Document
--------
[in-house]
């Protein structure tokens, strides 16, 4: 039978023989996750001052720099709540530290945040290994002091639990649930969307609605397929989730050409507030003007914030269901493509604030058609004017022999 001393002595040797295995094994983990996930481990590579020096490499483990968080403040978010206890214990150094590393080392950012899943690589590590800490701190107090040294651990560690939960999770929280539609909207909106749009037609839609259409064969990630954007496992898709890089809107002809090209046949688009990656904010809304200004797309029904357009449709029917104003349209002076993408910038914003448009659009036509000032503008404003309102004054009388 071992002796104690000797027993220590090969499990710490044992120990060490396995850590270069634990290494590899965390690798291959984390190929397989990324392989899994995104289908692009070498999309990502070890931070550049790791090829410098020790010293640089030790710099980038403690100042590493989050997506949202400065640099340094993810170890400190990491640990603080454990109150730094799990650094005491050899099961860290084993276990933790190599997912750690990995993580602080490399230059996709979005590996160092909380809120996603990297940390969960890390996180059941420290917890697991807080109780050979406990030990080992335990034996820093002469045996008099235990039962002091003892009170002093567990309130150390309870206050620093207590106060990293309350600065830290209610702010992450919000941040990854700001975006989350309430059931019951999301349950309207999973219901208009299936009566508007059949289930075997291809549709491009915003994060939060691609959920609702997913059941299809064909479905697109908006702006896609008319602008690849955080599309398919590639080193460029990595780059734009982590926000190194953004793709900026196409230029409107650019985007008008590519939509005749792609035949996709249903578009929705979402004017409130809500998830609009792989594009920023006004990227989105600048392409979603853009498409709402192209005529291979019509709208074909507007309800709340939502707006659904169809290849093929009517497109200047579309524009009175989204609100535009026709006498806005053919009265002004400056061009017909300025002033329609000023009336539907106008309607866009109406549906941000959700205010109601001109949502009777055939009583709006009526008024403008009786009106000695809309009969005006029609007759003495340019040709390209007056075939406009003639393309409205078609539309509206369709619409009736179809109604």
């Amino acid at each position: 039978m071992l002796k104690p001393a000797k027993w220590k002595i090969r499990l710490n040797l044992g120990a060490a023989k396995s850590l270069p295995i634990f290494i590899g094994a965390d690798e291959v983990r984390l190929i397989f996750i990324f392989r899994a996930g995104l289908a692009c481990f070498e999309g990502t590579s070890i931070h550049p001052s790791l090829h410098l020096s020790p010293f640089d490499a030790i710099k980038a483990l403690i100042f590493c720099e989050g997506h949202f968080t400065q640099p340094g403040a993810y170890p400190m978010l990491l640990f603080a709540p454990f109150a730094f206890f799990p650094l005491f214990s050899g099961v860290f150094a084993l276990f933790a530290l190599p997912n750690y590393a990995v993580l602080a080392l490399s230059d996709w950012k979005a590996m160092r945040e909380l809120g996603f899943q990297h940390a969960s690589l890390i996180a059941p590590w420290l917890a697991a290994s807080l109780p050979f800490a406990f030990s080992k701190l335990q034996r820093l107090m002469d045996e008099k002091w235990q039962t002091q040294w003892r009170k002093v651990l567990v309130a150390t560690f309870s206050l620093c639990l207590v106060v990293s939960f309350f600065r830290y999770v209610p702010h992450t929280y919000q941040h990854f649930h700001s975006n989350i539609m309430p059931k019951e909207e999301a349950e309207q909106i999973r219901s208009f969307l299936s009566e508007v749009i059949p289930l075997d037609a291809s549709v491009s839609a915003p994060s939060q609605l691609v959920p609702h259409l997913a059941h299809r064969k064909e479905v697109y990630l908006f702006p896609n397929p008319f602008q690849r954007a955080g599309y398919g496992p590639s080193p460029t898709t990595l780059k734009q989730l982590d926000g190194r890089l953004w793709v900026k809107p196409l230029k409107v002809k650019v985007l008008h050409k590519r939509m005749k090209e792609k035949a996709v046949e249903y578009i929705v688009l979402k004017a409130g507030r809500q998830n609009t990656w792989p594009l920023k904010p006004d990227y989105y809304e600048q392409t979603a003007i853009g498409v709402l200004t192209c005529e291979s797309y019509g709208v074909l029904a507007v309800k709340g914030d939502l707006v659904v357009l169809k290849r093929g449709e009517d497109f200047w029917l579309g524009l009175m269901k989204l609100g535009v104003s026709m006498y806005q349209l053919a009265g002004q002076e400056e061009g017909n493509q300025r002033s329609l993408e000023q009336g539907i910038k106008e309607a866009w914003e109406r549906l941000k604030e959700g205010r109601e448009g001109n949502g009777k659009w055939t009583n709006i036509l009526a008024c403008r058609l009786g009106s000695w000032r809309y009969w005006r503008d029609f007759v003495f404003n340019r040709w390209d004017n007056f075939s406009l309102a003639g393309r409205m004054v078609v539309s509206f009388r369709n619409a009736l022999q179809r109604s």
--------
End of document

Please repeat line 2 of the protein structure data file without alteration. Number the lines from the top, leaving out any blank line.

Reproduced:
């Protein structure tokens, strides 16, 4: 039978023989996750001052720099709540530290945040290994002091639990649930969307609605397929989730050409507030003007914030269901493509604030058609004017022999 001393002595040797295995094994983990996930481990590579020096490499483990968080403040978010206890214990150094590393080392950012899943690589590590800490701190107090040294651990560690939960999770929280539609909207909106749009037609839609259409064969990630954007496992898709890089809107002809090209046949688009990656904010809304200004797309029904357009449709029917104003349209002076993408910038914003448009659009036509000032503008404003309102004054009388 071992002796104690000797027993220590090969499990710490044992120990060490396995850590270069634990290494590899965390690798291959984390190929397989990324392989899994995104289908692009070498999309990502070890931070550049790791090829410098020790010293640089030790710099980038403690100042590493989050997506949202400065640099340094993810170890400190990491640990603080454990109150730094799990650094005491050899099961860290084993276990933790190599997912750690990995993580602080490399230059996709979005590996160092909380809120996603990297940390969960890390996180059941420290917890697991807080109780050979406990030990080992335990034996820093002469045996008099235990039962002091003892009170002093567990309130150390309870206050620093207590106060990293309350600065830290209610702010992450919000941040990854700001975006989350309430059931019951999301349950309207999973219901208009299936009566508007059949289930075997291809549709491009915003994060939060691609959920609702997913059941299809064909479905697109908006702006896609008319602008690849955080599309398919590639080193460029990595780059734009982590926000190194953004793709900026196409230029409107650019985007008008590519939509005749792609035949996709249903578009929705979402004017409130809500998830609009792989594009920023006004990227989105600048392409979603853009498409709402192209005529291979019509709208074909507007309800709340939502707006659904169809290849093929009517497109200047579309524009009175989204609100535009026709006498806005053919009265002004400056061009017909300025002033329609000023009336539907106008309607866009109406549906941000959700205010109601001109949502009777055939009583709006009526008024403008009786009106000695809309009969005006029609007759003495340019040709390209007056075939406009003639393309409205078609539309509206369709619409009736179809109604």